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Mark Gatiss

Mark Gatiss is quite the renaissance man. You’ve seen him in Game of Thrones, Wolf Hall and Sherlock—the acclaimed BBC drama that he co-created with Steven Moffat—among numerous other shows. He is behind several installments of BBC Four’s Christmas ghost stories, including the upcoming M. R. James adaptation, Martin’s Close. He has starred in a slew of radio and stage plays and written Doctor Who novels and a biography of film director James Whale. This August, Gatiss wrapped filming on Dracula, his latest collaboration with Moffat, which is destined for BBC One in the U.K. and Netflix everywhere else. Gatiss speaks to TV Drama about putting a new spin on Bram Stoker’s iconic character, his long-running collaboration with Moffat and what he misses most about playing Mycroft Holmes, Sherlock’s older, powerful brother, who may or may not actually be running the country.

TV DRAMA: How did the idea come about for you and Steven Moffat to do a new Dracula?
GATISS: It has a strange genesis because it’s been in the works, not definitively, for quite a long time. We had just started shooting series three of Sherlock and we came back from an awards ceremony, and I had a picture on my phone of Benedict Cumberbatch’s silhouette. I showed it to Ben Stephenson, who was then the head of drama [commissioning] at the BBC, and said, “It looks like Dracula, doesn’t it?” And he said, “Do you want to do it?” That was literally the beginning of it. That’s two drama commissioners ago. It only really came to fruition when we’d finished the last series of Sherlock. We thought, maybe we should do Dracula if they still want it. And they did. That’s how it started.

TV DRAMA: What was your approach to retelling this well-known story?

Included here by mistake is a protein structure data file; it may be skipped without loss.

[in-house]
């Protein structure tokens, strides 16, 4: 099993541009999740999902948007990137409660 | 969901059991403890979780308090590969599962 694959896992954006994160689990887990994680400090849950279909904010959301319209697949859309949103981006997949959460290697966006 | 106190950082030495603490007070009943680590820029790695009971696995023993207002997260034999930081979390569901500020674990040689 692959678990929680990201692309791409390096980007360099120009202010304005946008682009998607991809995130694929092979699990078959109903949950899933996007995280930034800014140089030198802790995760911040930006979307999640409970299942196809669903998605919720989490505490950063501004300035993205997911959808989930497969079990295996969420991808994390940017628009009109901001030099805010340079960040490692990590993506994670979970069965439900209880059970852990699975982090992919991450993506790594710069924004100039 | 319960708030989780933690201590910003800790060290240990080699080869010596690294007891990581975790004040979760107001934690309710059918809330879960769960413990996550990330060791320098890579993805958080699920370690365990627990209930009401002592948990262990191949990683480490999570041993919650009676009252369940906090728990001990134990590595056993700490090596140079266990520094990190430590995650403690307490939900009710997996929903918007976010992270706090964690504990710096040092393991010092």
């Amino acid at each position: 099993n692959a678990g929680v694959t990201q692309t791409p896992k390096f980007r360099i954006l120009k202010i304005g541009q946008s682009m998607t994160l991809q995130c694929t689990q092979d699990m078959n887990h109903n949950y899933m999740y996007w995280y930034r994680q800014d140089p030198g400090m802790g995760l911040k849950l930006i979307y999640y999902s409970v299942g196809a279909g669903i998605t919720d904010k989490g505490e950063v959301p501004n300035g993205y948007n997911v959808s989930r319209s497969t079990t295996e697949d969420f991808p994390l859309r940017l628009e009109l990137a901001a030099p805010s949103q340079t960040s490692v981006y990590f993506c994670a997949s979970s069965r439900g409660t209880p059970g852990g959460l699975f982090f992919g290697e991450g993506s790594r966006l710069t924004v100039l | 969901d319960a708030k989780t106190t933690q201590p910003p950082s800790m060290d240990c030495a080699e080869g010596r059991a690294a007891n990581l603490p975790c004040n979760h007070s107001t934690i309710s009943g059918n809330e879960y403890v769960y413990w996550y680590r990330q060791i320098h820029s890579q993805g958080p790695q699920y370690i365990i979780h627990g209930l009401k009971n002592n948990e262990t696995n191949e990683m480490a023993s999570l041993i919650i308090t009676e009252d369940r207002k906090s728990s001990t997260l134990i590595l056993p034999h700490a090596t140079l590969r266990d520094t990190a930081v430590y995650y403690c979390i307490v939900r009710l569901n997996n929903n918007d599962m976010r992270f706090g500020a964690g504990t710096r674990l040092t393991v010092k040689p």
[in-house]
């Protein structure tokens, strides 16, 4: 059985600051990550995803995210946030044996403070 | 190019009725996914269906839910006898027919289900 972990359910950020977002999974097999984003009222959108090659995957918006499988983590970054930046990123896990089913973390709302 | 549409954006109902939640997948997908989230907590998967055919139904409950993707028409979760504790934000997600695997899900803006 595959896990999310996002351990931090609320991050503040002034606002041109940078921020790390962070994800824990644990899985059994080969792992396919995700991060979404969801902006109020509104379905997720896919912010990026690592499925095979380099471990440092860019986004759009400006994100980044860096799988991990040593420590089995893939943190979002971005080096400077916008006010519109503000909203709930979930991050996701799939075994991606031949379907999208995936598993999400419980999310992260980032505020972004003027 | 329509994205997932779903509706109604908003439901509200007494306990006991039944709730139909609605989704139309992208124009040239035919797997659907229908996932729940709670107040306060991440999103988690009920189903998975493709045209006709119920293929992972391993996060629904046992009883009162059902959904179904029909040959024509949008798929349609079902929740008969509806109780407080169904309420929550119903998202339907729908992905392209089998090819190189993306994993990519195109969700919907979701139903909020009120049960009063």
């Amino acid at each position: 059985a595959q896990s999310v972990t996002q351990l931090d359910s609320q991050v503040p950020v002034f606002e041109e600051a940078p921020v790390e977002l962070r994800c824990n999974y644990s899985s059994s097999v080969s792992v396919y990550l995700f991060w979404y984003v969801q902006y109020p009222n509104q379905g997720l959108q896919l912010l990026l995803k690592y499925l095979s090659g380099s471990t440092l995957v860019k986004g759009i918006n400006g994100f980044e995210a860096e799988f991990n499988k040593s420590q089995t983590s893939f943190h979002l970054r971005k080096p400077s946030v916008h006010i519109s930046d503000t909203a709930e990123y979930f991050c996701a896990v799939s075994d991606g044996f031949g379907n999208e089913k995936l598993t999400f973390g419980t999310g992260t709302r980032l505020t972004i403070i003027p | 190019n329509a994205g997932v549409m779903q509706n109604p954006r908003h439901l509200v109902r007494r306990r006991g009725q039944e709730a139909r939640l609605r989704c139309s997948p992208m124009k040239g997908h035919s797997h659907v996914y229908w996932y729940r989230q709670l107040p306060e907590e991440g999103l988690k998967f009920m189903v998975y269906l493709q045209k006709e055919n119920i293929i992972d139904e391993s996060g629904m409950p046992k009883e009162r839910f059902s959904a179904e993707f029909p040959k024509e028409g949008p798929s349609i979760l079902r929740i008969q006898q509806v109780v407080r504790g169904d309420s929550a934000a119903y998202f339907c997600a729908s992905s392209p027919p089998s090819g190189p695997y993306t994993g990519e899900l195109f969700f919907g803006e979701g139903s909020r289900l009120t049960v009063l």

GATISS: It’s a Sherlock approach, except that it’s period, in that we wanted to look at the story, which has been told a lot, and see what it is that people love about it and still respond to. Go back to the essence of it and find out what worked and what we could do [that was] different.

TV DRAMA: How did you go about finding your lead?
GATISS: It was similar to Sherlock in that we didn’t want anyone with any baggage. Benedict kind of came out of left field for everybody. We wanted to try to do a similar thing. As with Sherlock, there was a long list of potentials but we knew the sort of thing we were after, and then Kate Rhodes James, the casting director, [asked if we had] seen the film The Square. And we watched it and Dracula walked on! [Laughs] We wanted someone with dark good looks, a kind of leading-man presence, and not British. Claes [Bang] has a fantastically light touch. And yet, of course, he looks like three James Bonds all at the same time! He can be very scary and very brooding, but he also has a lovely twinkle to him. If someone has been around for 500 years, they’d have a detached humor about the world!

TV DRAMA: Why do you think vampires remain such an obsession for so many people?
GATISS: First, it’s a very old tradition. It’s in virtually every culture, which is interesting. Secondly, it’s the character of Dracula himself, the apotheosis of the seductive outsider. Literally someone tapping at your window that you shouldn’t let in but you sort of want to. There’s a strange and fantastically unhealthy thing going on there about the seductive nature of death and everything that is forbidden.

There’s something really interesting about what vampires mean to different generations. We’ve been through the Twilight phase—the gentle vegetarian vampires! I think we’re trying to bring back a much more full-blooded—no pun intended—vampire. You can look back, and people have written books about what [the symbolism] means. Do they represent cataclysm? Do they represent fear of the East, of the outsider? Do they represent corruption from within? You can make it be about whatever you want it to be about! [Laughs] That might be one of the reasons it’s survived.

TV DRAMA: You used the three-episode format with great success on Sherlock. What’s appealing about this model?
GATISS: A Dracula film is usually roughly 90 minutes long. So we have three. As with Sherlock, it’s both faithful and faithless at the same time. We’ve done a lot of stuff from the novel, and we’ve done a lot of new stuff and ignored some stuff. It’s a wonderful palette to play with because you have a lot of time to tell your story. We treat them as films. We promise, we’ll do the three best Dracula films you didn’t know you wanted! [Laughs]